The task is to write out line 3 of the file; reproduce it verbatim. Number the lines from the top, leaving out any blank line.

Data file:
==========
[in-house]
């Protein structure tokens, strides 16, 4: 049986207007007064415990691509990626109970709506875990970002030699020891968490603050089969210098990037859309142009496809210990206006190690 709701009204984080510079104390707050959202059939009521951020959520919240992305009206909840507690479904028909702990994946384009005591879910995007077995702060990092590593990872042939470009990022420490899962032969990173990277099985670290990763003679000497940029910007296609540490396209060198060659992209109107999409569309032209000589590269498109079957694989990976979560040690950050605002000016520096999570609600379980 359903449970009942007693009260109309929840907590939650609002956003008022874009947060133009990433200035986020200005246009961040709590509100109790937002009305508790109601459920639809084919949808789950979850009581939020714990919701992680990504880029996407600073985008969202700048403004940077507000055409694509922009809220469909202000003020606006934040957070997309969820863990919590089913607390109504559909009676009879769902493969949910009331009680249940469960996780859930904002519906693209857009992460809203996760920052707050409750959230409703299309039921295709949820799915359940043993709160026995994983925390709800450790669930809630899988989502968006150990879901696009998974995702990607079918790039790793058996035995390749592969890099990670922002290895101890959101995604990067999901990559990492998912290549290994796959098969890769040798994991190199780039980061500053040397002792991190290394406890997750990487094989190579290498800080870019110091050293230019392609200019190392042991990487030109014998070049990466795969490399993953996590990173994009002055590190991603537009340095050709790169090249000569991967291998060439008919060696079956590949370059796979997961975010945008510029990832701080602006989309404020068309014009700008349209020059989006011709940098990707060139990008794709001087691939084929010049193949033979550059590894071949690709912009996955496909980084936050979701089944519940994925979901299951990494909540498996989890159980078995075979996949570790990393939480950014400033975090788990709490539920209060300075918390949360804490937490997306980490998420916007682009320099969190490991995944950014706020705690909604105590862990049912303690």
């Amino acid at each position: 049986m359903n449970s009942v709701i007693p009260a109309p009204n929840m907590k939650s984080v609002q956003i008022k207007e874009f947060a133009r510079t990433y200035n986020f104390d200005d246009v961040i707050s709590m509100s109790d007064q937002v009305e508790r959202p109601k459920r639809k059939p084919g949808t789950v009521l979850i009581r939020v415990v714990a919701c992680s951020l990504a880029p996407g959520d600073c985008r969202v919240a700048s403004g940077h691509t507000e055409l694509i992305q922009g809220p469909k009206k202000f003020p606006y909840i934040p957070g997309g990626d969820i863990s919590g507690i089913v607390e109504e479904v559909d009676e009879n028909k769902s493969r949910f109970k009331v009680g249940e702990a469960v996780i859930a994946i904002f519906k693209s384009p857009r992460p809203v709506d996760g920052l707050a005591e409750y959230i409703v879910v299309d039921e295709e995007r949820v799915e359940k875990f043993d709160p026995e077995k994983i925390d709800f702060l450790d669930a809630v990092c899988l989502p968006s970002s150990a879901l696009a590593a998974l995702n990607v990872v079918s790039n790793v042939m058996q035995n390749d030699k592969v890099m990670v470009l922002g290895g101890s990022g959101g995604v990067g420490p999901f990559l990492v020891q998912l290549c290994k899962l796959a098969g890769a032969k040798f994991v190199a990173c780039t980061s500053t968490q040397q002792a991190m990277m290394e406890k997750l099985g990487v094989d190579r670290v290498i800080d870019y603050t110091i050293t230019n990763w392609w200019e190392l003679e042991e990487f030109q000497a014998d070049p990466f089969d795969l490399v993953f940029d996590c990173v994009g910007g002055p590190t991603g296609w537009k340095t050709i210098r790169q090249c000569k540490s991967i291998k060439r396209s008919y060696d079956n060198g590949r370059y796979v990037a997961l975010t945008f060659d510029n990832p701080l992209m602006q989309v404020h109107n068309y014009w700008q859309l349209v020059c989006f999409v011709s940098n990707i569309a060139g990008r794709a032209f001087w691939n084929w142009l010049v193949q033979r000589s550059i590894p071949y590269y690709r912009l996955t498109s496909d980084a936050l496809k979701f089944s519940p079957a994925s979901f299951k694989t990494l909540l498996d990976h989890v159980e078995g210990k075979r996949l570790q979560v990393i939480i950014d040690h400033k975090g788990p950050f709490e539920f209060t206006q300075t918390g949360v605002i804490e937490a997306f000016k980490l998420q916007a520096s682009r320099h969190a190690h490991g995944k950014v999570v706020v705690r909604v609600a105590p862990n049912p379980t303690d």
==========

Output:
């Amino acid at each position: 049986m359903n449970s009942v709701i007693p009260a109309p009204n929840m907590k939650s984080v609002q956003i008022k207007e874009f947060a133009r510079t990433y200035n986020f104390d200005d246009v961040i707050s709590m509100s109790d007064q937002v009305e508790r959202p109601k459920r639809k059939p084919g949808t789950v009521l979850i009581r939020v415990v714990a919701c992680s951020l990504a880029p996407g959520d600073c985008r969202v919240a700048s403004g940077h691509t507000e055409l694509i992305q922009g809220p469909k009206k202000f003020p606006y909840i934040p957070g997309g990626d969820i863990s919590g507690i089913v607390e109504e479904v559909d009676e009879n028909k769902s493969r949910f109970k009331v009680g249940e702990a469960v996780i859930a994946i904002f519906k693209s384009p857009r992460p809203v709506d996760g920052l707050a005591e409750y959230i409703v879910v299309d039921e295709e995007r949820v799915e359940k875990f043993d709160p026995e077995k994983i925390d709800f702060l450790d669930a809630v990092c899988l989502p968006s970002s150990a879901l696009a590593a998974l995702n990607v990872v079918s790039n790793v042939m058996q035995n390749d030699k592969v890099m990670v470009l922002g290895g101890s990022g959101g995604v990067g420490p999901f990559l990492v020891q998912l290549c290994k899962l796959a098969g890769a032969k040798f994991v190199a990173c780039t980061s500053t968490q040397q002792a991190m990277m290394e406890k997750l099985g990487v094989d190579r670290v290498i800080d870019y603050t110091i050293t230019n990763w392609w200019e190392l003679e042991e990487f030109q000497a014998d070049p990466f089969d795969l490399v993953f940029d996590c990173v994009g910007g002055p590190t991603g296609w537009k340095t050709i210098r790169q090249c000569k540490s991967i291998k060439r396209s008919y060696d079956n060198g590949r370059y796979v990037a997961l975010t945008f060659d510029n990832p701080l992209m602006q989309v404020h109107n068309y014009w700008q859309l349209v020059c989006f999409v011709s940098n990707i569309a060139g990008r794709a032209f001087w691939n084929w142009l010049v193949q033979r000589s550059i590894p071949y590269y690709r912009l996955t498109s496909d980084a936050l496809k979701f089944s519940p079957a994925s979901f299951k694989t990494l909540l498996d990976h989890v159980e078995g210990k075979r996949l570790q979560v990393i939480i950014d040690h400033k975090g788990p950050f709490e539920f209060t206006q300075t918390g949360v605002i804490e937490a997306f000016k980490l998420q916007a520096s682009r320099h969190a190690h490991g995944k950014v999570v706020v705690r909604v609600a105590p862990n049912p379980t303690d």